• Shop local. Oftentimes our local boutiques and shops have wonderful selections that are of high quality. When shopping for clothes, gifts, and accessories, consider shopping from an individual retailer over shopping online. This benefits the planet AND your community by providing a source of income to the local store owner and employees. If you don’t find what you’re looking for right away, ASK, these shop owners often have a list of suppliers who may have just the right item for you.
  • Eat local. Choose produce, meat, and dairy products that are sourced as close to home, but at least within a few hundred miles of your home will have the greatest impact! The less distance goods (foods, toiletries, etc.) travel, the result is less air pollution and greenhouse gases that contribute to sky pollution. Farmer’s markets in the summer, and food co-ops that provide farm to fork selections are great options. If these aren’t possible for you, at least read labels when at the supermarket and choose the item that was grown or manufactured closest to you.
  • Eat vegetarian at least one night/week. Meatless Mondays are a healthy and delicious way to reduce greenhouse gases while exploring new recipes.

Step Three: Conserve electricity.

Electricity is often generated by power plants that burn fossil fuels (coal, oil, and natural gas).  These type of power plants contribute to sky pollution. Make some of these adjustments to your daily routine to help conserve energy and reduce emissions from power plants.

  • Turn off devices and appliances that you are not using. If you are not in the room, turn off TV’s, lights, and computers you aren’t using.
  • Unplug power cords when you’re gone during the day. One idea is to keep a power strip with multiple items plugged in, then simply unplug the power strip when these items are not in use.
  • Take shorter showers. Warm showers use electricity or gas to heat water in the hot water heater. Shorter showers will use less energy, and you’ll also help the planet by saving water. Try keeping your shower to five minutes or less most days. That’s about as long as it takes for two songs to play.
  • Explore and choose solar. Choose retailers and suppliers of goods that have solar and other green systems in place. There are many solar products on the market, including solar lamps and solar power sources, for charging cell phones or powering other small household appliances.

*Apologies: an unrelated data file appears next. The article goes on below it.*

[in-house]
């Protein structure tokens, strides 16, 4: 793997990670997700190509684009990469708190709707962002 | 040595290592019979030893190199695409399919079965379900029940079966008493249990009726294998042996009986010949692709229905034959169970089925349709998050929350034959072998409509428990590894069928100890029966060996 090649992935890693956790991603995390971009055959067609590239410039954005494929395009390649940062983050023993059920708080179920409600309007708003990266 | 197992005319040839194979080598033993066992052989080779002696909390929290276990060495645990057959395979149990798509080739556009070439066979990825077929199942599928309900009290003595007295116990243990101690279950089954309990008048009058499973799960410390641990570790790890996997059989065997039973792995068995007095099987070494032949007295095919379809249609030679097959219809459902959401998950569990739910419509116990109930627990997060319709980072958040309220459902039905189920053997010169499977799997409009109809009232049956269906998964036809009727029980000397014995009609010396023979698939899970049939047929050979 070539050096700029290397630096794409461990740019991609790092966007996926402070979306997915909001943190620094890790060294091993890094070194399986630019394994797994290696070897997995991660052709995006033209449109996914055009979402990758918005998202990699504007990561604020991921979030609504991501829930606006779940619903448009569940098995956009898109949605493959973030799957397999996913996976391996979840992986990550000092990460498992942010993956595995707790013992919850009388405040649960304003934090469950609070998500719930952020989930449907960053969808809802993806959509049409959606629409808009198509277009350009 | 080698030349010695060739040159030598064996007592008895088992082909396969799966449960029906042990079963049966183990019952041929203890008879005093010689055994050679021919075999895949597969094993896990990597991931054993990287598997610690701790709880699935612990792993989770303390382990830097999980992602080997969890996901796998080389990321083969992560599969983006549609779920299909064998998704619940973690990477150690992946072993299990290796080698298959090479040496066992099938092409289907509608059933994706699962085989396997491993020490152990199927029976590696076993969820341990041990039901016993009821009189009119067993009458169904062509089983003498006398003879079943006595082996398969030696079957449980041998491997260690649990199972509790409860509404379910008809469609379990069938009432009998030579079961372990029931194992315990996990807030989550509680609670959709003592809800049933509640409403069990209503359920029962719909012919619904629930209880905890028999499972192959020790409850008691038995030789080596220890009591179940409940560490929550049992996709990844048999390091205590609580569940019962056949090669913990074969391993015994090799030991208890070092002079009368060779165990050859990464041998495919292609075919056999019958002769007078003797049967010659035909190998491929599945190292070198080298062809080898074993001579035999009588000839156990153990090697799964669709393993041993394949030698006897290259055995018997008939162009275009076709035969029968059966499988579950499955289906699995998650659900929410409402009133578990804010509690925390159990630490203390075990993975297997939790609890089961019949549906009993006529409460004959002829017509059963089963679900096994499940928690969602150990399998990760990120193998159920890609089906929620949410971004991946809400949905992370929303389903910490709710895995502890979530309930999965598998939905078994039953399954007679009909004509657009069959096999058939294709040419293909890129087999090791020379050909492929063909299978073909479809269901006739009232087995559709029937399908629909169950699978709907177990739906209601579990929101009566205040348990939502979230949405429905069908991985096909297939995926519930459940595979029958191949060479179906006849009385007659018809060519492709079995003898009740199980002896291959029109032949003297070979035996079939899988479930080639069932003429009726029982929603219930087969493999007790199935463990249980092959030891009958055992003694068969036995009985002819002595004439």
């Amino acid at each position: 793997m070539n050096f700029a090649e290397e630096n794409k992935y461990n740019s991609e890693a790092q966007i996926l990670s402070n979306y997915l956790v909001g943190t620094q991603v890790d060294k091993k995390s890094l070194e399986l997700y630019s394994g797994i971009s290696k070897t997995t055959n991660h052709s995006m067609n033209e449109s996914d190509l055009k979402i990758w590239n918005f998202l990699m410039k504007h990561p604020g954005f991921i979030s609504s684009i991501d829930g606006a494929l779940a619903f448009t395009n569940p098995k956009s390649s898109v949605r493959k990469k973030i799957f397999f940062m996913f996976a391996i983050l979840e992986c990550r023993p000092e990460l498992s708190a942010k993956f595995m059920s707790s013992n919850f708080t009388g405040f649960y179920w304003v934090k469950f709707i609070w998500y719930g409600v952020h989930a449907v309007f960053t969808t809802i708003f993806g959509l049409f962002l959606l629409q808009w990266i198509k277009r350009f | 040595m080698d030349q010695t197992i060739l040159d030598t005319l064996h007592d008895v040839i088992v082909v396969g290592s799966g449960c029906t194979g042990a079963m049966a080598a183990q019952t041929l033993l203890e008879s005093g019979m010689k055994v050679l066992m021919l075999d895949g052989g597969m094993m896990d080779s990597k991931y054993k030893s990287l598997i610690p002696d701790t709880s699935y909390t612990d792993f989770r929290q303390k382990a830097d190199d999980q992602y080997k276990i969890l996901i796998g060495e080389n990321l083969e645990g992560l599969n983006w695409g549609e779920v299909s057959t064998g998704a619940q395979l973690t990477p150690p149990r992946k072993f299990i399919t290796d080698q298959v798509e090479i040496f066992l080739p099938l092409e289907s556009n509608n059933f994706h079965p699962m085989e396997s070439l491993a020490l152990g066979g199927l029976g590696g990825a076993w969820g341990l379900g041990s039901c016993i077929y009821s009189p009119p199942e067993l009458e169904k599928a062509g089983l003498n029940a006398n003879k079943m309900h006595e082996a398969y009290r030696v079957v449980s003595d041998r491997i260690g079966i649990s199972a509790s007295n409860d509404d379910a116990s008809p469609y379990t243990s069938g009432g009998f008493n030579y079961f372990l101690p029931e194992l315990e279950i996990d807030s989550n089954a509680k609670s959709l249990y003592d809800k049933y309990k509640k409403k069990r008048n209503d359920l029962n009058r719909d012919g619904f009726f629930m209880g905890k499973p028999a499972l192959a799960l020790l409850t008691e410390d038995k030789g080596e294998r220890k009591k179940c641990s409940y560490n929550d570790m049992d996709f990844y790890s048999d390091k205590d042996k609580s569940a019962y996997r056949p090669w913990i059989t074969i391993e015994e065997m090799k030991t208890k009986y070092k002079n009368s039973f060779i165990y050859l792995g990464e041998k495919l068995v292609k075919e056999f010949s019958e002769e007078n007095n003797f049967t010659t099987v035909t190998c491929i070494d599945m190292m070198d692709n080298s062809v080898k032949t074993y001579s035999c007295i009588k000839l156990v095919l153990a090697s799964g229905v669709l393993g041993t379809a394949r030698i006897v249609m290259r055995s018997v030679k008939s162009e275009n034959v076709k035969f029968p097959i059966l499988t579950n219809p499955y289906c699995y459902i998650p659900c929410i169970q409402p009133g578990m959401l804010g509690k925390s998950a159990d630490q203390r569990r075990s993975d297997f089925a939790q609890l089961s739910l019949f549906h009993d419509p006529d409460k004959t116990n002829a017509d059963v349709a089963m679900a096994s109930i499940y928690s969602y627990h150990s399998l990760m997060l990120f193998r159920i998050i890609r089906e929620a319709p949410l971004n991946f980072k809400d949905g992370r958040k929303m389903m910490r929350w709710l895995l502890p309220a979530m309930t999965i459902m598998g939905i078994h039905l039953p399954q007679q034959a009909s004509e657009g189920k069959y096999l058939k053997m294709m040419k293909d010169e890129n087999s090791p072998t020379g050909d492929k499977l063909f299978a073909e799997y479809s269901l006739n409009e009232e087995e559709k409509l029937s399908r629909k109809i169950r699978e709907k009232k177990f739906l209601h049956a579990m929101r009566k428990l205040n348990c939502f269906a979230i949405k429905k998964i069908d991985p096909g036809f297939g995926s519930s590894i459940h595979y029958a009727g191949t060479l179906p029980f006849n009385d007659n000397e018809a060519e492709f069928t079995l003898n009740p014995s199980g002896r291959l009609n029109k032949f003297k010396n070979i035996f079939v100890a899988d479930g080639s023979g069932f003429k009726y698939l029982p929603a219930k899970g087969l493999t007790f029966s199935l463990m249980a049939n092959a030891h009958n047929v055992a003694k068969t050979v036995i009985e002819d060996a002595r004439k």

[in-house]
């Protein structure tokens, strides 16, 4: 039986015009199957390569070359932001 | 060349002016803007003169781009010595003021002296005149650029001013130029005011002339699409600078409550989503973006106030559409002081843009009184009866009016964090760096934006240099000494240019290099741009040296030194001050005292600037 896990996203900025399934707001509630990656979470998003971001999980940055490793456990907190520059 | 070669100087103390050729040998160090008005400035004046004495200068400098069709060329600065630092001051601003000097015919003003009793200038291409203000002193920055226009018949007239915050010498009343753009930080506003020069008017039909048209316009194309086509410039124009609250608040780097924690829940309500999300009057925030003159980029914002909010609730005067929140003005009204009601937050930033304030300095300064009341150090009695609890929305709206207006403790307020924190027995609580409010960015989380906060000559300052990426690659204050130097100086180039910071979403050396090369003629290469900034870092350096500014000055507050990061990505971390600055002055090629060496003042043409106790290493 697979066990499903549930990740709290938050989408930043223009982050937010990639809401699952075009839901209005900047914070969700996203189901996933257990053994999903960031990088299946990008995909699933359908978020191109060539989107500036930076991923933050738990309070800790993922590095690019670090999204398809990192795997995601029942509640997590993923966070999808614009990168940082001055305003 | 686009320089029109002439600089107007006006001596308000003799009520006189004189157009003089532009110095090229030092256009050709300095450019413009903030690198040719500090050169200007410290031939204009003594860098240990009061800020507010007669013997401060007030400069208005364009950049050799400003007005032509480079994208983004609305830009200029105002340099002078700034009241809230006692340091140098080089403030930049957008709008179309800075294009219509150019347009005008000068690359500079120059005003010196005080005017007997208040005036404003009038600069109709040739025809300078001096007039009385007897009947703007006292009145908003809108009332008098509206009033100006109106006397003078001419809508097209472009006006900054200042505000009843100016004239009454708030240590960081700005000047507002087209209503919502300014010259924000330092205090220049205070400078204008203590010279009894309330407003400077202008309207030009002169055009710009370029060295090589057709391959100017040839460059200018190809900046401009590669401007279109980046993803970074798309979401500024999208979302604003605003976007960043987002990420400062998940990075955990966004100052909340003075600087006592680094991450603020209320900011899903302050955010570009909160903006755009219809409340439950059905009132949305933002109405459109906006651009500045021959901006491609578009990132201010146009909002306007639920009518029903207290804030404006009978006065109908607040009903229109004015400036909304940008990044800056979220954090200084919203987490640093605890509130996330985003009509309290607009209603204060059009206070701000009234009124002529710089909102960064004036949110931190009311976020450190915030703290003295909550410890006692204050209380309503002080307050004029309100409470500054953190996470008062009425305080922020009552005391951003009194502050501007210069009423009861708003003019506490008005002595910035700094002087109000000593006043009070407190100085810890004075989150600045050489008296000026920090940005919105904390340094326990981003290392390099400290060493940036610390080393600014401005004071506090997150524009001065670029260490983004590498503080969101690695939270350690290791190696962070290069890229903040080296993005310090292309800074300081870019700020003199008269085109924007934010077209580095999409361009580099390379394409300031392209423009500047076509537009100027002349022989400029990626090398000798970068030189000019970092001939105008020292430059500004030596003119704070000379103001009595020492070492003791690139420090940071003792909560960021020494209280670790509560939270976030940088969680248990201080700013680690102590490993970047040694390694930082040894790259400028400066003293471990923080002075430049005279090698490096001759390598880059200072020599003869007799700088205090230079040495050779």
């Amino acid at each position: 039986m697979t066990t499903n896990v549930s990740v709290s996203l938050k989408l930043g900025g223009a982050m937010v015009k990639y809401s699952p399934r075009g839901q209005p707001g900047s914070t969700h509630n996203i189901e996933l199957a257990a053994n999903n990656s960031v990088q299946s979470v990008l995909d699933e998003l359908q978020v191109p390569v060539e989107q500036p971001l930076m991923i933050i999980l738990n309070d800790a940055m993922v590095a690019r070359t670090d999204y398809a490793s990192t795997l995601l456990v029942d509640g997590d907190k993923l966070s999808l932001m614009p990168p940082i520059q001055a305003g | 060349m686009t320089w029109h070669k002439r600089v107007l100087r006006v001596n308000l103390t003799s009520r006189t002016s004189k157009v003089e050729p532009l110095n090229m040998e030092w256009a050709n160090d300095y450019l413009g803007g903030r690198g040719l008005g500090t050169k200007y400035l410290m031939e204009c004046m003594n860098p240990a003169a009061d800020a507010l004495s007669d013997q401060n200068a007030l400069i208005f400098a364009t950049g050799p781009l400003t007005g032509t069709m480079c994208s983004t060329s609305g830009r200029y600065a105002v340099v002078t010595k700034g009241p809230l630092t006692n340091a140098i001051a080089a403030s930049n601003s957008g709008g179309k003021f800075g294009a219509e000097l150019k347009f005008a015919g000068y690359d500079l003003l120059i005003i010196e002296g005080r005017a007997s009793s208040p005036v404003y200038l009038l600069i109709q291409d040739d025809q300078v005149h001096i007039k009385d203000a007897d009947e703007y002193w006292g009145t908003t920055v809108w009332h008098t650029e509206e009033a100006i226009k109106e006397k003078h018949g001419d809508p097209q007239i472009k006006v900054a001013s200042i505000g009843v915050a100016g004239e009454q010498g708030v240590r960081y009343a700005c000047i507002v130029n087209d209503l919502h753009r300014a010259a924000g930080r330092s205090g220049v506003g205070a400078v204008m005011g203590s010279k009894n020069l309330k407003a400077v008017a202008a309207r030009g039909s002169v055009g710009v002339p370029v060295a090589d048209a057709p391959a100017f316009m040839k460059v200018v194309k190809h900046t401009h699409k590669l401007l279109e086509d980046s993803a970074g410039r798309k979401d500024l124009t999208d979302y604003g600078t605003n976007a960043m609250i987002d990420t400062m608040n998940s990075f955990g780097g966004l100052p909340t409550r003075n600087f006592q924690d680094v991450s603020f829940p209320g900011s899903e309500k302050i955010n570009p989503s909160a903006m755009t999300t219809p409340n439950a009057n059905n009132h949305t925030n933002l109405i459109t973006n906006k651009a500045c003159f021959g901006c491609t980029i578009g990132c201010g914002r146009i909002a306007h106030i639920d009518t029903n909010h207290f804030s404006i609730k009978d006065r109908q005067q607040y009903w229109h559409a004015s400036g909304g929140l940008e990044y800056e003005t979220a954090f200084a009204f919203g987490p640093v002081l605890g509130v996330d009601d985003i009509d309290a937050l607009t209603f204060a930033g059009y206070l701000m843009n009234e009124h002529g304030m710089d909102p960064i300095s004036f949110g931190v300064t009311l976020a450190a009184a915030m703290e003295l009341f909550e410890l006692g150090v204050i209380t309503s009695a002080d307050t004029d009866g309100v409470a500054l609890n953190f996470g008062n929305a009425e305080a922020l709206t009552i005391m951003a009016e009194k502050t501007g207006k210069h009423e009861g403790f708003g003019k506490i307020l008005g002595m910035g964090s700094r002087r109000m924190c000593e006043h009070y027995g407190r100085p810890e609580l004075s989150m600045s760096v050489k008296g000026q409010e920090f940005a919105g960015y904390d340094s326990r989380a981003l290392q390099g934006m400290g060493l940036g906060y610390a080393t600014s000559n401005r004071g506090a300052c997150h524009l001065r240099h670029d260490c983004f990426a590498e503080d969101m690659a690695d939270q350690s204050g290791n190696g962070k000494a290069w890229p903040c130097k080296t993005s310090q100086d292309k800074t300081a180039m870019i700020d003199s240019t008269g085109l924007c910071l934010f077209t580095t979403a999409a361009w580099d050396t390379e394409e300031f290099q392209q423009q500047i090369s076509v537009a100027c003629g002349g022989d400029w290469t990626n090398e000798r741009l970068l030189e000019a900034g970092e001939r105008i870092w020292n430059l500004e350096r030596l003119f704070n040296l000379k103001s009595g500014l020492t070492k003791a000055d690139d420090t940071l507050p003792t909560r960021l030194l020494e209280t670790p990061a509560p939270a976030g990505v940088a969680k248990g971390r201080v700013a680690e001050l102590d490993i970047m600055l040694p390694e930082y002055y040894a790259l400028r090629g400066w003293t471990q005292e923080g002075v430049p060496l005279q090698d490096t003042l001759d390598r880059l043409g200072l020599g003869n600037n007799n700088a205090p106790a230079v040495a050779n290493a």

Bonus

Research and compile information about schools, businesses, and homes buying into solar power and solar rebates from local utility companies. Create a presentation, then ask to meet with facility managers at your school, job, or afterschool club to see if solar might be right for them as their primary source of power.

Badge Bonus: Plant trees.

Get a school club or neighborhood group together to perform this wonderful community service project. Volunteer with your local parks department or arbor day chapter and spend a day planting trees. Trees not only beautify our surroundings; they reduce greenhouse gases by converting carbon dioxide into oxygen during the process of photosynthesis.

Consider checking out these sites for scientific information about air pollution

We want to hear how your girl is using her Girl Scout skills by taking initiative, caring for the community, and Girl Scouting at home. She can send in her story here.

Senior Sky Badge: Step Three of Five

The sky is a masterpiece. Every day it graces us with living art, whether through a glorious sunset, shifting cloud formations, or the stunning display of night stars. No wonder we take every opportunity to spend time outdoors. Girl Scout Seniors can earn their Sky badge at home with the help of GSCO’s Outreach Program.

Step One: Watch the Skies

Step Two: Investigate the Science of the Skies